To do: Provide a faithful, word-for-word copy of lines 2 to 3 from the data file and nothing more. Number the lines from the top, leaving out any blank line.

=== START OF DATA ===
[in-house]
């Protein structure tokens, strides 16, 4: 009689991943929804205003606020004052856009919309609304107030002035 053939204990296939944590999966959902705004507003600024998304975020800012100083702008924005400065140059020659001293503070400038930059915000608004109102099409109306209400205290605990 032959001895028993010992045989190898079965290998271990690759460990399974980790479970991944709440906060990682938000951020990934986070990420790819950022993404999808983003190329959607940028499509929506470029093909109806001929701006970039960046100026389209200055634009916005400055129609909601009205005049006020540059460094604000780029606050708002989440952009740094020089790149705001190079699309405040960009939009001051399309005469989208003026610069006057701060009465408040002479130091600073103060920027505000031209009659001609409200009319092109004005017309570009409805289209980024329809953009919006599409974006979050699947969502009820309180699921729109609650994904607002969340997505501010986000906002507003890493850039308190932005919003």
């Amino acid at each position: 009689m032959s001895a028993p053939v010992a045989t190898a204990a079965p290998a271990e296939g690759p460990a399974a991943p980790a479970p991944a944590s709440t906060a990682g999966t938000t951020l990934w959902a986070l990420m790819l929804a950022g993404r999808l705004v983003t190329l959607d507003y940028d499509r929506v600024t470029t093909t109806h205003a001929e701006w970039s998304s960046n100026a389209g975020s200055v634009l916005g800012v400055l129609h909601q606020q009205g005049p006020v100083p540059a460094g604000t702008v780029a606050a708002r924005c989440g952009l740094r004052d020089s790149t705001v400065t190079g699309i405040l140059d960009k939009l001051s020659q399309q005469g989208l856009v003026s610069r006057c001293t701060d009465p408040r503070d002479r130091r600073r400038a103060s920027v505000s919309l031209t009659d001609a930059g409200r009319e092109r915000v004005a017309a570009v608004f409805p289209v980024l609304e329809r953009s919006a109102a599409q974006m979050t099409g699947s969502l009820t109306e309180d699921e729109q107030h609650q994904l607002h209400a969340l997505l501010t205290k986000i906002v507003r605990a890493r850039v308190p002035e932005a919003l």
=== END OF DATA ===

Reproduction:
């Protein structure tokens, strides 16, 4: 009689991943929804205003606020004052856009919309609304107030002035 053939204990296939944590999966959902705004507003600024998304975020800012100083702008924005400065140059020659001293503070400038930059915000608004109102099409109306209400205290605990 032959001895028993010992045989190898079965290998271990690759460990399974980790479970991944709440906060990682938000951020990934986070990420790819950022993404999808983003190329959607940028499509929506470029093909109806001929701006970039960046100026389209200055634009916005400055129609909601009205005049006020540059460094604000780029606050708002989440952009740094020089790149705001190079699309405040960009939009001051399309005469989208003026610069006057701060009465408040002479130091600073103060920027505000031209009659001609409200009319092109004005017309570009409805289209980024329809953009919006599409974006979050699947969502009820309180699921729109609650994904607002969340997505501010986000906002507003890493850039308190932005919003």
């Amino acid at each position: 009689m032959s001895a028993p053939v010992a045989t190898a204990a079965p290998a271990e296939g690759p460990a399974a991943p980790a479970p991944a944590s709440t906060a990682g999966t938000t951020l990934w959902a986070l990420m790819l929804a950022g993404r999808l705004v983003t190329l959607d507003y940028d499509r929506v600024t470029t093909t109806h205003a001929e701006w970039s998304s960046n100026a389209g975020s200055v634009l916005g800012v400055l129609h909601q606020q009205g005049p006020v100083p540059a460094g604000t702008v780029a606050a708002r924005c989440g952009l740094r004052d020089s790149t705001v400065t190079g699309i405040l140059d960009k939009l001051s020659q399309q005469g989208l856009v003026s610069r006057c001293t701060d009465p408040r503070d002479r130091r600073r400038a103060s920027v505000s919309l031209t009659d001609a930059g409200r009319e092109r915000v004005a017309a570009v608004f409805p289209v980024l609304e329809r953009s919006a109102a599409q974006m979050t099409g699947s969502l009820t109306e309180d699921e729109q107030h609650q994904l607002h209400a969340l997505l501010t205290k986000i906002v507003r605990a890493r850039v308190p002035e932005a919003l």